Government Responds To “Erroneous” Statements By Guardia Civil Commander Jesus Nuñez In Europasur Interview

The Government says the statements from the former head of the Guardia Civil in the Campo de Gibraltar, Mr Jesus Nuñez in which he suggests a lack of cooperation on tobacco smuggling from Gibraltar are “factually incorrect and totally unfair”. 

A statement from the Government follows below:

The fact is that Gibraltar is already, voluntarily and without obligation, applying the Memorandum on Tobacco agreed under the Gibraltar Protocol to the UK/EU Withdrawal Agreement. This essential fact appears not to understood by Mr Nuñez or by the person interviewing him. As a result, the facts and reality on the ground are very different to those presented by Mr Nuñez. Both the premise on which the interview is undertaken and his answers given are totally incorrect. 

In fact, whilst rightly praising the cooperation between the RGP and its law enforcement counterparts in Spain, which Her Majesty's Government of Gibraltar warmly welcomes, Mr Nuñez then goes on to mistakenly suggest that there is not enough action or cooperation on matter relating to tobacco smuggling and Customs action. 

Mr Nuñez could not be more wrong. It is important to note that the Memorandum on Tobacco reduces the price difference between the product on both sides of the frontier. 

In addition, Mr Nunez should be aware that more actions, arrests and operations are carried out in Gibraltar by HM Customs against those who want to avoid the strict rules on tobacco trade in Gibraltar, than are carried out in Spain.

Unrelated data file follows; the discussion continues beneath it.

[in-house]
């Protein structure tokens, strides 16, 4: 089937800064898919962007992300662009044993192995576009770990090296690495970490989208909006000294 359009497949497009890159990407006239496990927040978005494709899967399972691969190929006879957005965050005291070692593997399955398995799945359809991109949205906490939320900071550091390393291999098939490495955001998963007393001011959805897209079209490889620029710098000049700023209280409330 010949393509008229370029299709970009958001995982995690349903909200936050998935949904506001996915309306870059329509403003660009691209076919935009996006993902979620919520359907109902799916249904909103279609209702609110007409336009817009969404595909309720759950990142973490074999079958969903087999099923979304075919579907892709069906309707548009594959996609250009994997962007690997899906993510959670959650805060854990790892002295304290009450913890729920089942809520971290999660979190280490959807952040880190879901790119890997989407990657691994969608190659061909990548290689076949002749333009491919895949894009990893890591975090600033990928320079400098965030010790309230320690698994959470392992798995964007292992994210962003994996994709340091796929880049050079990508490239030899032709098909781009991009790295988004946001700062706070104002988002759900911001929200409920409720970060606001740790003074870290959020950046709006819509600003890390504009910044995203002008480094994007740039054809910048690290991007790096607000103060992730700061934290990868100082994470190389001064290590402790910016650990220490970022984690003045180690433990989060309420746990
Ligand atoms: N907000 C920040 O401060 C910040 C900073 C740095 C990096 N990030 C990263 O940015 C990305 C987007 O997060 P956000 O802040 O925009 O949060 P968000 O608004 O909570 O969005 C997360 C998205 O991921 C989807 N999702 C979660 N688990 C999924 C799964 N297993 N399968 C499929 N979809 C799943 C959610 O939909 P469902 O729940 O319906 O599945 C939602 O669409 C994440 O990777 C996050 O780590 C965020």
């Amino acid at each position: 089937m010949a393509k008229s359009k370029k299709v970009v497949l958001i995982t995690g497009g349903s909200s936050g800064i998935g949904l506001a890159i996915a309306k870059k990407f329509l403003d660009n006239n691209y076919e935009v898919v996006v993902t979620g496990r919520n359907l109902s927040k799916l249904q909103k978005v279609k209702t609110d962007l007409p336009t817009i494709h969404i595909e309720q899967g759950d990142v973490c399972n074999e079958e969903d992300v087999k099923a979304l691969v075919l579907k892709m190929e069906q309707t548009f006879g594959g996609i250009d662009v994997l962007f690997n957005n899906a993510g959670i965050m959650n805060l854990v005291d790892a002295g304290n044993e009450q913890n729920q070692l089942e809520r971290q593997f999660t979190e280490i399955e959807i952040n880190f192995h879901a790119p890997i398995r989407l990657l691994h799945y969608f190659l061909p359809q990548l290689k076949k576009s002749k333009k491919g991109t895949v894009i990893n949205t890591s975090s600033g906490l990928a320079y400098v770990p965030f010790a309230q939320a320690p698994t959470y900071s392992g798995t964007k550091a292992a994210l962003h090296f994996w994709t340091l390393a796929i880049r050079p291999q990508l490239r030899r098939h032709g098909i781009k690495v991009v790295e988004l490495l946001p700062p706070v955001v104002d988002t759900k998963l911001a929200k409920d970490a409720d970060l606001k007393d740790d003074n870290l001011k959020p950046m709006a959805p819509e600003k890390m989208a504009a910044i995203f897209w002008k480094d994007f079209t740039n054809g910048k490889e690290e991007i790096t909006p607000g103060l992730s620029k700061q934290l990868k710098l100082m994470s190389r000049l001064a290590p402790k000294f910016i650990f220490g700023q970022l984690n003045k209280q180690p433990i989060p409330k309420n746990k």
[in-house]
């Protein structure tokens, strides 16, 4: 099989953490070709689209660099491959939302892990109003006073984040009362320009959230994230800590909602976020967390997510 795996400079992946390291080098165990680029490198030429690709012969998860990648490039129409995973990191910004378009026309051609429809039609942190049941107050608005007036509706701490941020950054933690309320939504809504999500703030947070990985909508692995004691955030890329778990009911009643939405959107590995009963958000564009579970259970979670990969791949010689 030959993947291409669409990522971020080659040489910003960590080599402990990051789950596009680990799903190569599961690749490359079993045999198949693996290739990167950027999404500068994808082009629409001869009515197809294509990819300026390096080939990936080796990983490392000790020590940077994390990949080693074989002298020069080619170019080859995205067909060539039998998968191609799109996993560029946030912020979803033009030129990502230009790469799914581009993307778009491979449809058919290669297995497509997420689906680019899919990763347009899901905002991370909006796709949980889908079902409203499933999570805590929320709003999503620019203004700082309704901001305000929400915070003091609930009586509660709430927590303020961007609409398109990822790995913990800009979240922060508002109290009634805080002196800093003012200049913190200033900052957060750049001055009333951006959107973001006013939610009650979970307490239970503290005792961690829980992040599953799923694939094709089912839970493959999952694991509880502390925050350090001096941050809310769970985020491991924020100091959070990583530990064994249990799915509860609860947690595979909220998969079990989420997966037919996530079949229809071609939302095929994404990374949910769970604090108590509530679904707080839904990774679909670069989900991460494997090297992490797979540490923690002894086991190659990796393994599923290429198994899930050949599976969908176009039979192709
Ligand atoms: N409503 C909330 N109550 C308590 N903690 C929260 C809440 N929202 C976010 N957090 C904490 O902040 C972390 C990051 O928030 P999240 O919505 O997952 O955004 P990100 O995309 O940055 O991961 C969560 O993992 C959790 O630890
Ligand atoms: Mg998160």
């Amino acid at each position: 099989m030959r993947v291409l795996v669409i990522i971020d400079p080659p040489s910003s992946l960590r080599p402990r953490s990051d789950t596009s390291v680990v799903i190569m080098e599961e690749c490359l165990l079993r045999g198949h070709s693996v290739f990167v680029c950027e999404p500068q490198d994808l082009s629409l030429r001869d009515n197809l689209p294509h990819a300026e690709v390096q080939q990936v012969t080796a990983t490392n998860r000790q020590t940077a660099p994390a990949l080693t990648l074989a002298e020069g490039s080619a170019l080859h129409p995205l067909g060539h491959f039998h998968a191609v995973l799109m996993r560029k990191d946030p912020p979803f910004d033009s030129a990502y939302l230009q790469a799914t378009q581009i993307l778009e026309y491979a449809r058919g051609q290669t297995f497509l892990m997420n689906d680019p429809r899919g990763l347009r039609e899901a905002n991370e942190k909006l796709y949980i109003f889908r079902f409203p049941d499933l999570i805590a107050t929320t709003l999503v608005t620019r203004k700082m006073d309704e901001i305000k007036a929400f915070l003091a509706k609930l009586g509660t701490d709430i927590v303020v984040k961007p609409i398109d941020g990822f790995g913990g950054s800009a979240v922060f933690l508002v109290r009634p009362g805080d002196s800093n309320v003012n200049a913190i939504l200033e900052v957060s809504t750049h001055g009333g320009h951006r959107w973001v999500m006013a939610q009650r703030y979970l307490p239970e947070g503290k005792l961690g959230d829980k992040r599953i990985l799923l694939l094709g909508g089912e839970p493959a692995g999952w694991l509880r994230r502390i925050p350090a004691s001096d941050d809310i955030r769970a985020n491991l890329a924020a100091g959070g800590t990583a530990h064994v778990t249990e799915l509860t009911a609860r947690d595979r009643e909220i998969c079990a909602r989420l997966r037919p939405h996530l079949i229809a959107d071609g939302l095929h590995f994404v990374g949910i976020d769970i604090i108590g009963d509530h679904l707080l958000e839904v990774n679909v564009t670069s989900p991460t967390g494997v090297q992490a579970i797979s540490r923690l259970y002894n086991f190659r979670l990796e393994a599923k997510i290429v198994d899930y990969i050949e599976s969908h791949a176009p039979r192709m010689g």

Gibraltar's rules to restrict the trade in tobacco are stricter than in Spain and have been tightened even further in the past years. Indeed, Gibraltar's tobacco control laws are amongst the toughest in the world whilst, ironically, in Spain the rules on the illicit trade on tobacco have been made less strict in the past few years. 

Additionally, the Government has made available to HM Customs not just legal tools but also the necessary assets on land and sea in order to allow them to carry out their work as they need to. We will continue to provide such assets in the future. 

The Chief Minister, Fabian Picardo, said: "I am very pleased to see Jesus Nuñez reflect the reality of the excellent law enforcement cooperation that exists between Gibraltar and Spain. I am, however, very disappointed that Mr Nuñez has failed to understand the reality of the work being done in Gibraltar, primarily but not exclusively by our brilliant officers from HM Customs, to stop Spanish tobacco smugglers. He has failed to appreciate the excellent work done by our Customs officers and the magnificent tools we have put at their disposal - allowing more assets than ever to be able to combat Spanish tobacco smugglers. Neither he nor his Europasur interviewer appear to be aware of basic facts such as the application already - voluntarily - by Gibraltar of the MoU on tobacco in order to curb Spanish tobacco smugglers. 

"Mr Nuñez also seems to fail to appreciate that, as Gibraltar's laws have been made tougher in the control of the illicit tobacco market, Spanish penalties and rules have, unhelpfully, been relaxed. 

"Gibraltar would like to see Spain make its anti-smuggling penalties and rules tougher and not more relaxed in order to assist Gibraltar in curbing Spanish national attempts to smuggle tobacco. 

"Only last week an anti-tobacco operation being carried out by Customs officers in Gibraltar led to an officer being injured in the discharge of his duties, something of great concern to the Government and the reason why we will continue to invest in the equipment put at the disposal of HM Customs officers to enable them to carry out their excellent work as safely as possible."